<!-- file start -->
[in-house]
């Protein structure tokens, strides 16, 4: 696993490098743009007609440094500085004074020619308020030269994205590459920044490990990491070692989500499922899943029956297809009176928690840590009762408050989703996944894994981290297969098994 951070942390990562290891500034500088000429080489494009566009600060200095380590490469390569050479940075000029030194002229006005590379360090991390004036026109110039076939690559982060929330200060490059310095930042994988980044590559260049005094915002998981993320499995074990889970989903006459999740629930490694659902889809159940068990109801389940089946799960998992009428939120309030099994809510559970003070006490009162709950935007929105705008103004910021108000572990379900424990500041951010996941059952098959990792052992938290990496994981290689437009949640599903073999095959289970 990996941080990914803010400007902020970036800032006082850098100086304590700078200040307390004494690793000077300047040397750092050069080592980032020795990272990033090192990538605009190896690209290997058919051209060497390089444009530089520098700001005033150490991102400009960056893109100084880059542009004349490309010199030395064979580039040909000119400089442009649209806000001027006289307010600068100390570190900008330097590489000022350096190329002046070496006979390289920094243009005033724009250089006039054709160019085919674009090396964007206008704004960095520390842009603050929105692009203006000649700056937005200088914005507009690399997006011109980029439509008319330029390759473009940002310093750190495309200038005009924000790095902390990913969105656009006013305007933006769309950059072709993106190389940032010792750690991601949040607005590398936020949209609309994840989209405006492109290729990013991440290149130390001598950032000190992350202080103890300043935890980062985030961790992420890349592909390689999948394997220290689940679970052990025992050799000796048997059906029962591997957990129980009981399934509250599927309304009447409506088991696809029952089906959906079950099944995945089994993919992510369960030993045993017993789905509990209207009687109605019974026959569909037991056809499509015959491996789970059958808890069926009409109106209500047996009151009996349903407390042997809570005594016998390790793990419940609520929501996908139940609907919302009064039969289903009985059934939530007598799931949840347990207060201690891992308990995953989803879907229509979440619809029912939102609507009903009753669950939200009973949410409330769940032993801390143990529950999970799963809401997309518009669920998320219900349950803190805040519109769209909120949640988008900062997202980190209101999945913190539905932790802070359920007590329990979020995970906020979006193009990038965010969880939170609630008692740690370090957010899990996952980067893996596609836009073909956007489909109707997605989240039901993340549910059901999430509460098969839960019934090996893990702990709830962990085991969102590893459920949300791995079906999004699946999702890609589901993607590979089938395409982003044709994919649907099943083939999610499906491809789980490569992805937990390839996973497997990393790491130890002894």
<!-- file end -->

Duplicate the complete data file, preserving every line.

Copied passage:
[in-house]
């Protein structure tokens, strides 16, 4: 696993490098743009007609440094500085004074020619308020030269994205590459920044490990990491070692989500499922899943029956297809009176928690840590009762408050989703996944894994981290297969098994 951070942390990562290891500034500088000429080489494009566009600060200095380590490469390569050479940075000029030194002229006005590379360090991390004036026109110039076939690559982060929330200060490059310095930042994988980044590559260049005094915002998981993320499995074990889970989903006459999740629930490694659902889809159940068990109801389940089946799960998992009428939120309030099994809510559970003070006490009162709950935007929105705008103004910021108000572990379900424990500041951010996941059952098959990792052992938290990496994981290689437009949640599903073999095959289970 990996941080990914803010400007902020970036800032006082850098100086304590700078200040307390004494690793000077300047040397750092050069080592980032020795990272990033090192990538605009190896690209290997058919051209060497390089444009530089520098700001005033150490991102400009960056893109100084880059542009004349490309010199030395064979580039040909000119400089442009649209806000001027006289307010600068100390570190900008330097590489000022350096190329002046070496006979390289920094243009005033724009250089006039054709160019085919674009090396964007206008704004960095520390842009603050929105692009203006000649700056937005200088914005507009690399997006011109980029439509008319330029390759473009940002310093750190495309200038005009924000790095902390990913969105656009006013305007933006769309950059072709993106190389940032010792750690991601949040607005590398936020949209609309994840989209405006492109290729990013991440290149130390001598950032000190992350202080103890300043935890980062985030961790992420890349592909390689999948394997220290689940679970052990025992050799000796048997059906029962591997957990129980009981399934509250599927309304009447409506088991696809029952089906959906079950099944995945089994993919992510369960030993045993017993789905509990209207009687109605019974026959569909037991056809499509015959491996789970059958808890069926009409109106209500047996009151009996349903407390042997809570005594016998390790793990419940609520929501996908139940609907919302009064039969289903009985059934939530007598799931949840347990207060201690891992308990995953989803879907229509979440619809029912939102609507009903009753669950939200009973949410409330769940032993801390143990529950999970799963809401997309518009669920998320219900349950803190805040519109769209909120949640988008900062997202980190209101999945913190539905932790802070359920007590329990979020995970906020979006193009990038965010969880939170609630008692740690370090957010899990996952980067893996596609836009073909956007489909109707997605989240039901993340549910059901999430509460098969839960019934090996893990702990709830962990085991969102590893459920949300791995079906999004699946999702890609589901993607590979089938395409982003044709994919649907099943083939999610499906491809789980490569992805937990390839996973497997990393790491130890002894």